Financial Planning

How start-ups and corporates can help each other grow

Sanlam

African start-ups raised $5.2 billion in venture capital in 2021 – more than the preceding seven years combined. That’s a five-fold increase in investments from 2020. This could be driven, in part, by a major mergers and acquisitions trend for big businesses to ‘buy’ core capabilities through strategic acquisitions. At the recent  Sanlam Start-Up Summit, agility was top of the agenda, with particular emphasis on the symbiotic relationships between start-ups and established incumbents.

Nat Jabangwe, Group Digital Executive at Sanlam says, “Over the past few years, we’ve increasingly found start-ups from across the continent at the forefront of reimagining what African innovation looks like. As an enterprise with over a century’s worth of skin in the game, we have learnt that lending these hungry, agile firms our expertise and experience is one of the best possible ways to help an entire continent live with confidence. This is a strategy that works in Africa and across the globe.”

Start-ups can give major corporations agility and fresh ideas, while corporates can help start-ups with resources and governance insights. There have been many examples of these partnerships in play – from Pfizer joining with German pharmaceutical start-up BioNtech, to Toyota’s partnership with Aurora Innovation. Locally, MTN and Sanlam’s InsurTech partnership aims to catalyse 30 million new policy holders continent-wide by 2025.

Sanlam Retail Affluent COO Hennie De Villiers says, “As a business that’s been around for over 100 years, we believe we have a wealth of expertise, resources and established infrastructure for start-ups to tap into. On the other side, we know there’s a huge amount we can learn from start-ups, especially in terms of nimbleness and innovation. It’s imperative for big businesses like ours to find synergies with emerging players. We have a business imperative to nurture innovation and support new entrants.”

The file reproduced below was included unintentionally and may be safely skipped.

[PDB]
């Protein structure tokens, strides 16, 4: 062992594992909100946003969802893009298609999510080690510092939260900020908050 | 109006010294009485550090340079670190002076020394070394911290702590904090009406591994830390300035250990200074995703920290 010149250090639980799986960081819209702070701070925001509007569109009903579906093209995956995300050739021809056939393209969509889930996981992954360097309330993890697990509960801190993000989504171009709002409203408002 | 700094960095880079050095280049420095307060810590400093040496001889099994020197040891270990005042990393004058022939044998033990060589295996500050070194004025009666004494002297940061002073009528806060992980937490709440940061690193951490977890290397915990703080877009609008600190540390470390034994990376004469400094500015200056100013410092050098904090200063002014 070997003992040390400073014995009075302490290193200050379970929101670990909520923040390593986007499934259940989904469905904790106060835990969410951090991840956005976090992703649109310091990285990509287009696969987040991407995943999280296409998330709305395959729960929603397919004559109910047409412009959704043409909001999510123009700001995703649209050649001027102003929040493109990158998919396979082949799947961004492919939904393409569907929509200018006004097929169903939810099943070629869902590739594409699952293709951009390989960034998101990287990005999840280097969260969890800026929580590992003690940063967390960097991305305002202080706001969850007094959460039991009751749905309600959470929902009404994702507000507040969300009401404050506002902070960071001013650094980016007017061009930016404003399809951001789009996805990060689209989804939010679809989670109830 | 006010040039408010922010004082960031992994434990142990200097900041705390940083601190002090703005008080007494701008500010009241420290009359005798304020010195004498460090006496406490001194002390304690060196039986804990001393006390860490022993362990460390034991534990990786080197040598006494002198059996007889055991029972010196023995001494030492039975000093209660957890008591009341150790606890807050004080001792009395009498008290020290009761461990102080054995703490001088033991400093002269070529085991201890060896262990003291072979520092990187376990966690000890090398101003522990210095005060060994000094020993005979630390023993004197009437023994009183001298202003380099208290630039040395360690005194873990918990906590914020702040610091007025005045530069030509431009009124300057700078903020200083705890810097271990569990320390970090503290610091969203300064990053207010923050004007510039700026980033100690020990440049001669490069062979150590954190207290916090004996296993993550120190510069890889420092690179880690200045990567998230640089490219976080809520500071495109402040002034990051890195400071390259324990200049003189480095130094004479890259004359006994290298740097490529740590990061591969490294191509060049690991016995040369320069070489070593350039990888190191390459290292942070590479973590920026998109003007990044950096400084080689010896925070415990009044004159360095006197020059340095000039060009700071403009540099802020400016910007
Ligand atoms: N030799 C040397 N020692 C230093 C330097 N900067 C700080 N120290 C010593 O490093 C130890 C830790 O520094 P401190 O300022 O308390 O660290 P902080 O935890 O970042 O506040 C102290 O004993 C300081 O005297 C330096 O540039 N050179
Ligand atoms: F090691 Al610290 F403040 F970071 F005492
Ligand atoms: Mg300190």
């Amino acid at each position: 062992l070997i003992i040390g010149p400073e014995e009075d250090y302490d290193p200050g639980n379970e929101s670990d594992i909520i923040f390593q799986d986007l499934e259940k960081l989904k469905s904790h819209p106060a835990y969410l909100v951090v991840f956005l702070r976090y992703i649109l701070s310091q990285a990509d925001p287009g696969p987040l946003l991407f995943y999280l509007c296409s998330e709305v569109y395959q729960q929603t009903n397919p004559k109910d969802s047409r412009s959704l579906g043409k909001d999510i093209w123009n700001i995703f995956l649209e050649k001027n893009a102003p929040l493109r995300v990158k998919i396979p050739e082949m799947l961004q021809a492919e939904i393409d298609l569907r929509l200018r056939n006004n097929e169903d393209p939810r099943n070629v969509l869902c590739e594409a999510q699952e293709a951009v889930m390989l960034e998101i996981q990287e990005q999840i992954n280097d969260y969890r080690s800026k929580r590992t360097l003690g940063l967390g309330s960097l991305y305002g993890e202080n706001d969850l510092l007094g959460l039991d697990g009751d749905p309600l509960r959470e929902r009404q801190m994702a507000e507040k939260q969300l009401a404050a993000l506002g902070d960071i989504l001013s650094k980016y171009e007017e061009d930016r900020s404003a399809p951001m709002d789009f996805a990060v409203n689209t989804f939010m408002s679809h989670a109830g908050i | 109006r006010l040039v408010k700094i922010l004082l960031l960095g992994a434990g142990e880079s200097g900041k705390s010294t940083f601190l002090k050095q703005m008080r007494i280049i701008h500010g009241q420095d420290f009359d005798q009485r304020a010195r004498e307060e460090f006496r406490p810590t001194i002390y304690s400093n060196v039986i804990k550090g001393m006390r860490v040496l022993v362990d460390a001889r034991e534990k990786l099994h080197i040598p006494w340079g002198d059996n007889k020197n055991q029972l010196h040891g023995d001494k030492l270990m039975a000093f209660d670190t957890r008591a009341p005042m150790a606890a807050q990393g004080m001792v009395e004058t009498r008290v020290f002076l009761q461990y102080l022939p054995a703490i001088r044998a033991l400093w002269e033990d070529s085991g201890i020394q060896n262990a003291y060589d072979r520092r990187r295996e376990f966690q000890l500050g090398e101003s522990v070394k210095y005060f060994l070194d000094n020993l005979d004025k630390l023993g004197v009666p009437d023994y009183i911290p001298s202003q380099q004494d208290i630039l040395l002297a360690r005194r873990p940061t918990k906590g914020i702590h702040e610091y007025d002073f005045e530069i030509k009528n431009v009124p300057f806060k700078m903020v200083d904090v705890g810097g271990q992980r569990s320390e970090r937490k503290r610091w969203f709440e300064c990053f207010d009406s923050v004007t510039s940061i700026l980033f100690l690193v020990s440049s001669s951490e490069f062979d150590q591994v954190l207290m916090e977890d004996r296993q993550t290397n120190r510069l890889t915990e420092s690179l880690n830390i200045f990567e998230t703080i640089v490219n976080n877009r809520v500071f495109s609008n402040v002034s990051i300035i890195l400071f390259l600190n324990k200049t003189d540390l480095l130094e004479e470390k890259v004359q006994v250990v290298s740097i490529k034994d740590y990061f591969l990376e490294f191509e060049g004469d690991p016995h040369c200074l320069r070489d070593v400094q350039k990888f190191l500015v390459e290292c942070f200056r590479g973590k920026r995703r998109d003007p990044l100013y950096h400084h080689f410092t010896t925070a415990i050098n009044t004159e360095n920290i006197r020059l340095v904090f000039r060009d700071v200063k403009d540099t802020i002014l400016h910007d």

Here are some key take-outs from the summit:

How to achieve agility at scale:

Many big players are investing in start-ups to play in new spaces, accrue scarce resources and scale rapidly.  Tsepo Headbush,  co-founder of venture capital firm Bright On Capital says, “Corporates should consider partnering with start-ups as research and development (R&D). Generally, R&D is expensive, but the right idea can net significant returns. Conversely, the risk involved is minimal as your enterprise’s outlay would be far more if the project was done in-house.”

Thus, by partnering with organisations like Plug and Play, a company that connects innovative start-ups with corporates, large companies can be significantly more fleet footed.

Capitalising on corporate muscle:

Partnerships are not a one-way street. While corporates get the benefit of being able to experiment without risking the integrity of their brand or immense resources, start-ups derive substantial benefits from partnering with their more established cousins, while affording them access to infrastructure, prospective clients and funding, amongst others. 

Teboho Lebakeng, founder and CEO of Digi Pharm, an app that has been described as the UberEats of pharmacies, says, “Corporate support gives you the muscle to help navigate governance and compliance issues. This is especially true in a start-up environment where you are constantly dealing with day-to-day issues.” 

With regulation on the rise in almost every industry, it can be difficult for new players to take ideas to market. Big players can lend the muscle to tick the requisite regulatory boxes. 

Learning not to fear failure:

Delegates were keen to point out that failure is not the opposite of success but part and parcel of it. As a result, neither corporates nor their start-up partners should shy away from risk purely out of fear. In fact, even if a partnership does fail, there are always lessons to be gleaned from that.

Headbush says, “Our first partnership was by far our most enabling one. Unfortunately, didn’t work out and when they pulled out it nearly collapsed us. With that said, the experience we gained from that allowed us to build our skills base and foster other partnership opportunities that spurred our growth. That was an invaluable experience.”

Nat Jabangwe adds, “Entrepreneur.com reports that over half of all M&A deals fail, primarily because of a mismatch between the targets set and the deal’s strategic purpose. It’s pivotal to seek strong synergies and ensure that core values between the businesses align. There needs to be a clearly articulated deal rationale, deal structure and integration/ execution plan.” 

Ultimately, it is society that benefits the most from symbiotic corporate and start-up partnerships. Most importantly, these give companies across the business landscape the power to adapt nimbly to clients’ evolving needs. 







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